Mutation may cause inherited neuropathy
December 31, 2007 09:54 PM -

Chicago - Mutations in a protein called dynein, required for the proper functioning of sensory nerve cells, can cause defects in mice that may provide crucial clues leading to better treatments for a human nerve disorder known as peripheral neuropathy, which affects about three percent of all those over age 60.

Robots Taking Over The Job On Offshore Oil Drilling Platforms
December 31, 2007 06:03 PM - SINTEF

SINTEF scientist Pal Liljeback is standing in the new NOK 80 million laboratory financed by Norsk Hydro. The lab covers only 30 square metres and lies deep in the basement of one of the Electro buildings on the SINTEF/NTNU campus on Gloshaugen in Trondheim. An orange robot arm hangs from a steel beam that spans the room at ceiling height, framed by large, sky-blue support beams.

Restless legs ups heart disease, stroke risk
December 31, 2007 05:56 PM - Reuters

NEW YORK (Reuters Health) - People with restless legs syndrome, or RLS, are twice as likely as those without RLS to suffer a stroke or heart disease, and the risk is greatest in those with the most frequent and severe symptoms, according to the results of a large study. RLS is a movement disorder that causes uncomfortable sensations in the legs that worsen when a person is inactive, such as during sleep. This is not the first study to link RLS with cardiovascular disease, the study team notes in the January 1st issue of the journal Neurology. However, the prior two studies that supported an association did not use current RLS diagnostic criteria and one of them included only men.

The Cosmic Bird: Triple Cosmic Collision Of Galaxies Stuns Astronomers
December 31, 2007 05:53 PM - European Organisation for Astronomical Research

Underneath the chaotic appearance of the optical Hubble images - retrieved from the Hubble Space Telescope archive - the NACO images show two unmistakable galaxies, one a barred spiral while the other is more irregular. The surprise lay in the clear identification of a third, clearly separate component, an irregular, yet fairly massive galaxy that seems to be forming stars at a frantic rate.

Science's 2007 Breakthrough of the Year: Human Genetic Variation
December 31, 2007 11:57 AM - Evelyn Brown -

In 2007, researchers were dazzled by the degree to which genomes differ from one human to another and began to understand the role of these variations in disease and personal traits. Science recognized "Human Genetic Variation" as the 2007 Breakthrough of the Year, and detailed nine other of the year's most significant scientific accomplishments in its 21 December issue.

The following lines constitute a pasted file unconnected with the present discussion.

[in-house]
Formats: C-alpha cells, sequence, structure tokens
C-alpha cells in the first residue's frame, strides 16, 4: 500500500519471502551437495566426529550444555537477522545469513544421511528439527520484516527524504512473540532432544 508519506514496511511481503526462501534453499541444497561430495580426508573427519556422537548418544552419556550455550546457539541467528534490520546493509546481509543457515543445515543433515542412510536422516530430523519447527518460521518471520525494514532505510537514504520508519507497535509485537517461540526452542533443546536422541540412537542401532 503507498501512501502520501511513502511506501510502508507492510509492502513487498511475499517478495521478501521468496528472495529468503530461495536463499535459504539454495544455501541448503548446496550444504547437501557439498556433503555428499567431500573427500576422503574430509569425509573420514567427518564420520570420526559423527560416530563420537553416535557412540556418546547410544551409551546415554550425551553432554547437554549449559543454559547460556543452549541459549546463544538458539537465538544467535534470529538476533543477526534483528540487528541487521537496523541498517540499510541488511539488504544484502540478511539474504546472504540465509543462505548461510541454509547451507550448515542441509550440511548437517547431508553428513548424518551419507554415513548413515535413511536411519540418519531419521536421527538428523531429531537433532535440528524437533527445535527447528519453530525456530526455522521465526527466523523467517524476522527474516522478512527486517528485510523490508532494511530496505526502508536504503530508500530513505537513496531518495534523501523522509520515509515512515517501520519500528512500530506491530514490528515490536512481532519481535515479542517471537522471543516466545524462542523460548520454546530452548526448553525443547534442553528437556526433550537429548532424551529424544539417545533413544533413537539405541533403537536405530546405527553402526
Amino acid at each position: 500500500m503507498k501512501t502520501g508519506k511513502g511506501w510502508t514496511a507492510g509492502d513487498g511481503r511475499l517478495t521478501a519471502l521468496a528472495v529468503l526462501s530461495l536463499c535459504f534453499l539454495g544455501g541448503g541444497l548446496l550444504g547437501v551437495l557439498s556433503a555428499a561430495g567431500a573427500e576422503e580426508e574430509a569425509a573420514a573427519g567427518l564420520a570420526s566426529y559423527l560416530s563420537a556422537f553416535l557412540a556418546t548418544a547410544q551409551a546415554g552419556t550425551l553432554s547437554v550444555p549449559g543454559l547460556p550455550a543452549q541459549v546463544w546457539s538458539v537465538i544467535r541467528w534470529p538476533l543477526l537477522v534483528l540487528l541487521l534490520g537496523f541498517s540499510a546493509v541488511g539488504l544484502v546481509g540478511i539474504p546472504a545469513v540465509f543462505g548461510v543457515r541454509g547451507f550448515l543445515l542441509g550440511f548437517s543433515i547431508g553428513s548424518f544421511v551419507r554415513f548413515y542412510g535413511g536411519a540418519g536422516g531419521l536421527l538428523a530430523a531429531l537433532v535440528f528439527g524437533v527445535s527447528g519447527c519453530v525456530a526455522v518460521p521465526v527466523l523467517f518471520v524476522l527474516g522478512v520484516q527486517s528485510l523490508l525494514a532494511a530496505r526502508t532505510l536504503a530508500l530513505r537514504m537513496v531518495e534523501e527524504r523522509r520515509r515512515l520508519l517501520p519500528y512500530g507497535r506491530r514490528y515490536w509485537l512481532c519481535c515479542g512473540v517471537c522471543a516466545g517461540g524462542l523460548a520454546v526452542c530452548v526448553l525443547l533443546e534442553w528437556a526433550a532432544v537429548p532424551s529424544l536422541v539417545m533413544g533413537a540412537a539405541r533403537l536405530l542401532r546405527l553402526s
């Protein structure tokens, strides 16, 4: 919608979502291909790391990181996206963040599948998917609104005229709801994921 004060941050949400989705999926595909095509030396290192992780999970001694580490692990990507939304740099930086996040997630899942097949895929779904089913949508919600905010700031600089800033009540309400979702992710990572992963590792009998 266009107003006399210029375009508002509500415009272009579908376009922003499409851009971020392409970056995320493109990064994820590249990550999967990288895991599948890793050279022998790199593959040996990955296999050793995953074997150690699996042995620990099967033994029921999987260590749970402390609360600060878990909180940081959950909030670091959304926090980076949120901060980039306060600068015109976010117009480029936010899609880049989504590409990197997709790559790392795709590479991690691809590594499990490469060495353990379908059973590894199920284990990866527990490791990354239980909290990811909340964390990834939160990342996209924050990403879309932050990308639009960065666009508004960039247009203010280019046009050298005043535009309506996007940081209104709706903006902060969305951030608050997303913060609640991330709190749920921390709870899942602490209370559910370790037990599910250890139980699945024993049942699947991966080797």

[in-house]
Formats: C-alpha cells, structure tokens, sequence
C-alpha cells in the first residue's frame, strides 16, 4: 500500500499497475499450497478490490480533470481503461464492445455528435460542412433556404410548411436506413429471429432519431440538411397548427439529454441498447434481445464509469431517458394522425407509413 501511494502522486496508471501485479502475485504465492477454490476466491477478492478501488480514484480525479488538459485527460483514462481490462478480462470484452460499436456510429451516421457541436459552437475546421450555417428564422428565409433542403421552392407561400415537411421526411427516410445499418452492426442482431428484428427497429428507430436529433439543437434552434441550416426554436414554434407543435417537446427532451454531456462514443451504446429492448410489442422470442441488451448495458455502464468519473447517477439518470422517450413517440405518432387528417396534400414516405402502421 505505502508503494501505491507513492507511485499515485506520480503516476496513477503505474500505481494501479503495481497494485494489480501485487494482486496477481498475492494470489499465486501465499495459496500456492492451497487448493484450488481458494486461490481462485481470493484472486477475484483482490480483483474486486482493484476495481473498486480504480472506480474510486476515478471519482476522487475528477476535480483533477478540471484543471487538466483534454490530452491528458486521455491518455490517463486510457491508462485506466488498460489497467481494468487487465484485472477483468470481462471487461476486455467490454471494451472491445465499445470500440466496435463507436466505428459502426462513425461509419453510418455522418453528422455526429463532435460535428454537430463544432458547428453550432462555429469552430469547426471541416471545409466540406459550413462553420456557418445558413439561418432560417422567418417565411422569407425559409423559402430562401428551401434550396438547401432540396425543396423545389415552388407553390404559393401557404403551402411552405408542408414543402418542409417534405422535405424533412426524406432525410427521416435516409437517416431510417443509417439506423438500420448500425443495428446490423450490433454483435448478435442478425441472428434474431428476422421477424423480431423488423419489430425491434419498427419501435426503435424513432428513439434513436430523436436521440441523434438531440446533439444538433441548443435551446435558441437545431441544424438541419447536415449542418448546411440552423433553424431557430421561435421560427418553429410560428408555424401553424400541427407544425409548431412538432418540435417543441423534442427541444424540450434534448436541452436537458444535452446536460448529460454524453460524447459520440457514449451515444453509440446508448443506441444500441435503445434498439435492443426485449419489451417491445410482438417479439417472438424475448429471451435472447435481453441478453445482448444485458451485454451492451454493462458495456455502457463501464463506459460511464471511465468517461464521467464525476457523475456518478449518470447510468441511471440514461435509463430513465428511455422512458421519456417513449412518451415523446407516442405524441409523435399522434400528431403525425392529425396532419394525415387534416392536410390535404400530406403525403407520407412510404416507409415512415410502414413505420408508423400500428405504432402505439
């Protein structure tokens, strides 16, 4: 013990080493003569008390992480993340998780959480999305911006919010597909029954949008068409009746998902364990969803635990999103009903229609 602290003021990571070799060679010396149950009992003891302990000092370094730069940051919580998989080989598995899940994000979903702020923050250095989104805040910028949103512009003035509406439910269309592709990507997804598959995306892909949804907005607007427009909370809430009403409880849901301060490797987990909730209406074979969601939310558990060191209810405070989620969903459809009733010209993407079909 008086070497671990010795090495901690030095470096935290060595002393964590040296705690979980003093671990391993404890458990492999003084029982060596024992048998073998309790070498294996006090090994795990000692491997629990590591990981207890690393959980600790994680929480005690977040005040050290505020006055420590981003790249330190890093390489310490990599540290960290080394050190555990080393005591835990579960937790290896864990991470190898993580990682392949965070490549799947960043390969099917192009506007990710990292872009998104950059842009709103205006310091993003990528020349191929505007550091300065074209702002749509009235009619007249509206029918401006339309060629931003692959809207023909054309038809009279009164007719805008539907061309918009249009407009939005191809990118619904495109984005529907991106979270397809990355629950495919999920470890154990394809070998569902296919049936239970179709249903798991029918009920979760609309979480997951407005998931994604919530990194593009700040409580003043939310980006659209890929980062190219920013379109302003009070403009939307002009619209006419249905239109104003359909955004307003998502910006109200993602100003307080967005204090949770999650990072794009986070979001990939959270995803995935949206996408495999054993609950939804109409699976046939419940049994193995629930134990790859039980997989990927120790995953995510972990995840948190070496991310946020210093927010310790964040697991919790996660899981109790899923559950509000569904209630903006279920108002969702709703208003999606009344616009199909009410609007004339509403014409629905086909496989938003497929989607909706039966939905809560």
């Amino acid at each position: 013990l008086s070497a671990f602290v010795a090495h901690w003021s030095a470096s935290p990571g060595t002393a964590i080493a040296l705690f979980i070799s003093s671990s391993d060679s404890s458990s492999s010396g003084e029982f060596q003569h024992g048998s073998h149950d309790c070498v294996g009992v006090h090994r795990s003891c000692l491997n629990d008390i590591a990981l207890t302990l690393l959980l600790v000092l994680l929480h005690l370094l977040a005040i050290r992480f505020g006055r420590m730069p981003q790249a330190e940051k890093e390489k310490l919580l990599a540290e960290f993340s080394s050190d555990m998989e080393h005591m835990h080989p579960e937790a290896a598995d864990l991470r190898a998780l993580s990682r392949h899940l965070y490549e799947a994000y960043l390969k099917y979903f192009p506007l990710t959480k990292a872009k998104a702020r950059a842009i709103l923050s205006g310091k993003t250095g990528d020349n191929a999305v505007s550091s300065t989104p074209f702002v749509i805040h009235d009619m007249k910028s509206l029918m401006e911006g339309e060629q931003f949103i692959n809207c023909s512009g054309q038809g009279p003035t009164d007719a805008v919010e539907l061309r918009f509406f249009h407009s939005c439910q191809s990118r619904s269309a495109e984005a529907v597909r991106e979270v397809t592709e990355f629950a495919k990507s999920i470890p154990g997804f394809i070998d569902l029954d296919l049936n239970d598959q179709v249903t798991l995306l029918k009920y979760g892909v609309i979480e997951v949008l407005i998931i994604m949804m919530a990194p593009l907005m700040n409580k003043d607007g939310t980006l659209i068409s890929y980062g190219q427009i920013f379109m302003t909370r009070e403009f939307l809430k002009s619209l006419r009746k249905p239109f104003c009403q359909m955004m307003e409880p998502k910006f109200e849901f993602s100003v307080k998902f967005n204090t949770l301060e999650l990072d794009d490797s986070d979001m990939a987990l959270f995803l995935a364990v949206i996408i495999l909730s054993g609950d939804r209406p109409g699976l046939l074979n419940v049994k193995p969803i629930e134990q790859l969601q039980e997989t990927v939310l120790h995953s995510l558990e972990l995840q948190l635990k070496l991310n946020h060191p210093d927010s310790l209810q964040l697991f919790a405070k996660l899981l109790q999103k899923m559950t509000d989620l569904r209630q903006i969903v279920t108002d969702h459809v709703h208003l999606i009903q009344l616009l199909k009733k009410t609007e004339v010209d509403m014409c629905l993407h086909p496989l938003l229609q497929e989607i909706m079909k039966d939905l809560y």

December Wind Blows in the Right Direction for Vestas.
December 31, 2007 11:17 AM - , Private Landowner Network

If one company’s sales are a bellwether for the industry then the wind energy industry is set for years of solid growth. Vestas Wind Systems, of Randers, Denmark, with a 28 percent market share and more than 33,500 wind turbines in service worldwide, is the world’s largest wind turbine manufacturer.

Taking on the E-Waste Problem
December 31, 2007 11:11 AM - Andrew Burger, Triple Pundit

Ongoing growth in volumes and disposal rates of electronic waste and scrap pose consumers, governments and industry with a growing threat to environmental health and safety. In its 2002 report “Exporting Harm,” the Seattle arm of the Basel Action Network revealed that about 80 percent of electronic waste brought to recyclers in the US is in fact not recycled here but exported to Asia, most likely China, where “it is melted down in primitive, environmentally damaging conditions including the cooking and melting of computer circuit boards in vast quantity.”

Symposium looks at developing biofuel research
December 31, 2007 10:34 AM - Cornell Chronicle

Global warming, oil's role in national security and bolstering rural economies are all pressing issues in the United States today. A potentially important consideration in addressing these issues? Bioenergy and biofuels, according to Cornell experts who reviewed research into developing biofuel technologies at a Dec. 14 Cornell symposium.

Smokers butt out in Germany and France
December 31, 2007 09:15 AM - Reuters

BERLIN/PARIS (Reuters) - For years, anyone needing a nicotine fix in a German pub or French cafe didn't even have to light up -- the air was already so full of smoke that they only had to open their mouth and inhale. But that all changes on Tuesday when strict new bans take effect in two of Western Europe's final bastions for smokers, Germany and France. There was long and fierce resistance to the prohibitions on tobacco that other countries imposed.

World's oldest Sumatran orangutan dies in Miami
December 30, 2007 03:17 PM - Reuters

MIAMI (Reuters) - A Sumatran orangutan, thought to be the world's oldest, has died in Miami at age 55, a zoo spokesman said on Sunday . Nonja, who was born in the wild on the Indonesian island of Sumatra in June 1952, was found dead on Saturday morning, Miami Metro Zoo spokesman Ron Magill told Reuters.

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